If you’re part of family where your siblings look nothing like you and you’re wondering whether or not one of you is predisposed to succeed in life while the other is predisposed to fail, experts at the University of Illinois and the University of Houston say that you don’t really have anything to worry about.
The study results showed that yes, order of birth does influence personality traits and intelligence, however the difference between fist borns and second borns, or later borns, are so small that they’re completely insignificant.
For their paper, published in the Journal of Research in Personality, the research team looked at the IQ levels and personality traits of no less than 377.000 high school students. Brent Roberts, project co-leader and psychology professor over at the University of Illinois, gave a statement stressing that the sample is a conspicuously large one. He quickly added that this is the biggest study in recorded history to ever look at birth order and its influence on personality traits and IQ levels.
Rodica Damian, project co-leader and psychology professor over at the University of Houston, gave a statement of her own informing why previous studies on the subject had a flawed approach. Previous studies were inaccurate because they typically worked with subject samples that were too small, and also used a research model than employed a “within family” comparison model.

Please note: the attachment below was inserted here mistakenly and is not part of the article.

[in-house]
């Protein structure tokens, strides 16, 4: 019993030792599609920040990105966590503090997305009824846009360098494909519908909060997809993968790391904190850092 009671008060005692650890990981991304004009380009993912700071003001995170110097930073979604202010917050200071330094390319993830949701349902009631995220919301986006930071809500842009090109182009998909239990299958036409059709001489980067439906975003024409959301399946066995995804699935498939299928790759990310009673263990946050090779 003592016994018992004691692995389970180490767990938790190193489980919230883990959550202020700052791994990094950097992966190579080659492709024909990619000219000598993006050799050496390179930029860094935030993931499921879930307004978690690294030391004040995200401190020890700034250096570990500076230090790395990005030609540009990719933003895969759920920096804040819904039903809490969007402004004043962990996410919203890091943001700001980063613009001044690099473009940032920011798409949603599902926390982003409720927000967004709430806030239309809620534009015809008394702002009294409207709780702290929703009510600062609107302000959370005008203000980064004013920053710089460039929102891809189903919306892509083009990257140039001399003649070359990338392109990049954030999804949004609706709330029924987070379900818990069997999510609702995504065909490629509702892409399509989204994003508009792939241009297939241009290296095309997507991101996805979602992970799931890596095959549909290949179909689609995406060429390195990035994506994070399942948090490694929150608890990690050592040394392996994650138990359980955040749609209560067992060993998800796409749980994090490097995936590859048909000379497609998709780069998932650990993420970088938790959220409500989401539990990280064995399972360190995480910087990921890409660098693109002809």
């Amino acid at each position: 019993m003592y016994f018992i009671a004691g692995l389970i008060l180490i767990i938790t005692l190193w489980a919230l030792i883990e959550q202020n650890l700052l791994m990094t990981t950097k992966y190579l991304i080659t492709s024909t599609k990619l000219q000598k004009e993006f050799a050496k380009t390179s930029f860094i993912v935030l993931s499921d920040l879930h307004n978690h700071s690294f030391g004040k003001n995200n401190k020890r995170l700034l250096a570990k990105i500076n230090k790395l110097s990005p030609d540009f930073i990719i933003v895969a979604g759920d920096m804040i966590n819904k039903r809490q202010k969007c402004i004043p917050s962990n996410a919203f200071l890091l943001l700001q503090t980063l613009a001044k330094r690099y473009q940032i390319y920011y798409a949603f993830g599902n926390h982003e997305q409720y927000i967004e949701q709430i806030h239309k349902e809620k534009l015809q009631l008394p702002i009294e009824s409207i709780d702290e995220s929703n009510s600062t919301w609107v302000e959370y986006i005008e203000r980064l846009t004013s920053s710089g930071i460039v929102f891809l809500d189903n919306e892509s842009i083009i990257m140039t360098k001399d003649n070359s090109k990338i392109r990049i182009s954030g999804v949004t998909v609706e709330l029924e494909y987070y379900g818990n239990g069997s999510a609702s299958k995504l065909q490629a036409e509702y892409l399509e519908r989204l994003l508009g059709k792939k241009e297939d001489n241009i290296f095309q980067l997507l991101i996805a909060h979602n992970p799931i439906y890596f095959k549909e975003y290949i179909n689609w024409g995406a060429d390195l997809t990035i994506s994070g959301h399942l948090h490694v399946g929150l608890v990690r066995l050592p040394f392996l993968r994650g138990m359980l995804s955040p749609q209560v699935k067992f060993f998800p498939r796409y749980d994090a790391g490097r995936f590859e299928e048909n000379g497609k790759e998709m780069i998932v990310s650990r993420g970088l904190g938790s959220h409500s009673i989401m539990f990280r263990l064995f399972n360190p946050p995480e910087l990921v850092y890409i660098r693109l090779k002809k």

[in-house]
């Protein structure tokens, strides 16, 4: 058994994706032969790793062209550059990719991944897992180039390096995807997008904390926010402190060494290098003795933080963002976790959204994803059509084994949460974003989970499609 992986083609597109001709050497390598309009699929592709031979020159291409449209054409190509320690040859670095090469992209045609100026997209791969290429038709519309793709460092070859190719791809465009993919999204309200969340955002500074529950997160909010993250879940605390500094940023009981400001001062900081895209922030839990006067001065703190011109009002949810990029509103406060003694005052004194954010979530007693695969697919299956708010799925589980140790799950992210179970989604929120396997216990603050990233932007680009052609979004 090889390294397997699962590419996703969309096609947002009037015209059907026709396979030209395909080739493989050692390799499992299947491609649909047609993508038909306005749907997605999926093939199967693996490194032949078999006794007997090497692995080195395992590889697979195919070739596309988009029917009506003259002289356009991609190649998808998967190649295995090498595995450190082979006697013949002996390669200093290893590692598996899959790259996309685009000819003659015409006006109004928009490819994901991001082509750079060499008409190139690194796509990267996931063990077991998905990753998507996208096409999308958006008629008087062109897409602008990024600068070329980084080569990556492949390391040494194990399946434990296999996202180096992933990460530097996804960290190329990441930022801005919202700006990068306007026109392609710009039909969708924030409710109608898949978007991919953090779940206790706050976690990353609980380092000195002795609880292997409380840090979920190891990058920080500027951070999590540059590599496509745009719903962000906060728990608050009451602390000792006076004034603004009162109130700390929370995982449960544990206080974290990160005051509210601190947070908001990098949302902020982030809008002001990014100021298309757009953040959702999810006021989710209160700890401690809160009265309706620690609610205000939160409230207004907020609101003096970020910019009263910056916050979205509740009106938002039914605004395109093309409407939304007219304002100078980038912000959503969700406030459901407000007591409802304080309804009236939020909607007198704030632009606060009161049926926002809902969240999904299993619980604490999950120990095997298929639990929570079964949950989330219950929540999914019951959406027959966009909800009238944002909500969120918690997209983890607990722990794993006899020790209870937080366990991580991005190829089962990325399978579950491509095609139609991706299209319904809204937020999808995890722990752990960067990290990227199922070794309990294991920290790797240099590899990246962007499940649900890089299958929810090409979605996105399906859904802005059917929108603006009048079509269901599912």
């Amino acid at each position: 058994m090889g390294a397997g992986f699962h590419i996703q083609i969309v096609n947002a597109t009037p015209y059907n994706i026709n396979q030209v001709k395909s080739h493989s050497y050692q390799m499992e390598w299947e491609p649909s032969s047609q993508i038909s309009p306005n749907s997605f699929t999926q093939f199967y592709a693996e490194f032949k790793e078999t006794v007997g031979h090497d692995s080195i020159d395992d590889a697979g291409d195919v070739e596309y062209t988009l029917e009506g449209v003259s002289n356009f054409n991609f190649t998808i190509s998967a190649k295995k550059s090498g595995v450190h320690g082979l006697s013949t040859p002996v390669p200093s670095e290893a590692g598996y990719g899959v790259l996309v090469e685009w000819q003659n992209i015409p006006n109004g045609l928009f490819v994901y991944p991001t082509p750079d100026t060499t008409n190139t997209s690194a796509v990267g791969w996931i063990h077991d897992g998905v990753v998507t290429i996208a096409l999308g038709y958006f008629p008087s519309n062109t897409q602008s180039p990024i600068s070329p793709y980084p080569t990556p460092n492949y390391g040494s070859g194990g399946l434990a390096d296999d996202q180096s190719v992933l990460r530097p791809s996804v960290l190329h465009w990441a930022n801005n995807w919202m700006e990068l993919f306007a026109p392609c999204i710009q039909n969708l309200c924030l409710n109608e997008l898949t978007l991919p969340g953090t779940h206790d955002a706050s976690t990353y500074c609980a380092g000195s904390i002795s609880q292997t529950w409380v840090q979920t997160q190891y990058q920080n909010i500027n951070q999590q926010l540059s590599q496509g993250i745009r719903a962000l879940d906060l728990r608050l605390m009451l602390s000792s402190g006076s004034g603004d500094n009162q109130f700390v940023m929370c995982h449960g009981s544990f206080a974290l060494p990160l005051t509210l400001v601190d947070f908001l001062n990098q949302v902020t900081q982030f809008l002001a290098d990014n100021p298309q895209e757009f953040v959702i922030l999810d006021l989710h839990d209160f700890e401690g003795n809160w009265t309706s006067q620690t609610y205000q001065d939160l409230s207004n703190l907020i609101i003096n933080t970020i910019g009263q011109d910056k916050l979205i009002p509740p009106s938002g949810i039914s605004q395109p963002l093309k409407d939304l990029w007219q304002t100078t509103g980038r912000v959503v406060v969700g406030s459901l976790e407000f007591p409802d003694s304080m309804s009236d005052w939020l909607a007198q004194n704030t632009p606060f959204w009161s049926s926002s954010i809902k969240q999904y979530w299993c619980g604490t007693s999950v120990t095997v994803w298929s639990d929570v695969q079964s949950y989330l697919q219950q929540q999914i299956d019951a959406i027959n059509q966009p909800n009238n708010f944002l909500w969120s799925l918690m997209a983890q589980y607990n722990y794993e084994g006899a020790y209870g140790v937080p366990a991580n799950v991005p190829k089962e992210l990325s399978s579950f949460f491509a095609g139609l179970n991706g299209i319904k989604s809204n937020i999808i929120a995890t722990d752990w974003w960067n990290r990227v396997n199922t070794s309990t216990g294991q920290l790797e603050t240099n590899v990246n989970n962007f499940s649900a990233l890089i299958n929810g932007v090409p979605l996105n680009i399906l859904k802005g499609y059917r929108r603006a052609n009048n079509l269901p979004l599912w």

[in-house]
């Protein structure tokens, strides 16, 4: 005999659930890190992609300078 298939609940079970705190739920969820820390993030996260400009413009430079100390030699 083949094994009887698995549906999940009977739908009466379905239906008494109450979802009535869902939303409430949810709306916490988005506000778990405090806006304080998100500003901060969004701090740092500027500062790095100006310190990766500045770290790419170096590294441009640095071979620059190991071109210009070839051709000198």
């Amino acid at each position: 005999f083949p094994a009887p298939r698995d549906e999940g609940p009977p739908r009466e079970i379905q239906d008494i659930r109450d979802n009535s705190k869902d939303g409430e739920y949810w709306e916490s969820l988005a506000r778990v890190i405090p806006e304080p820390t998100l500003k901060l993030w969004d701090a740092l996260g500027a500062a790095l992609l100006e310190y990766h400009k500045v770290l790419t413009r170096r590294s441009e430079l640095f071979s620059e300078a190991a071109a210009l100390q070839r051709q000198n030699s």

But on top using a large sample of subjects, the new study also employed a new research model that compares children from different families with one another in order to obtain, better, more accurate results. Professor Damian explained that “[Within-family] studies often don’t measure the personality of each child individually”, instead “They just ask one child — usually the oldest, ‘Are you more conscientious than your siblings?’”.
She also informed that for a “within family” comparison model to be accurate, data would need to be collected from several generations. Each child born in the family would have to have their personality traits and IQ levels documented when they’re about the same age as the ones from previously documented generations, but this is not what researchers are currently doing.
The tests conducted by the team from University of Illinois and the University of Houston have shown the difference between the personality traits and IQ levels of older siblings and those of younger siblings is only a measly 0.02 points, nothing noticeable or significant in professor Roberts’ opinion.
The insignificant 0.02 correlation also applied to applied to the older siblings being more extroverted, conscientious, agreeable and having less anxiety.
Professor Roberts also added that unlike tests which reveal that a new drug can save 10 out of 10.000 patients, the same small effect is nowhere near as profound when it comes to personality traits. He stresses that two (2) people with a 0.02 correlation and sit them down, no one will be able to see the difference.
Professor Damian advices parents not to allow birth order to dictated their parenting approach because this order is not meaningfully related to their kid’s personality traits and IQ levels.
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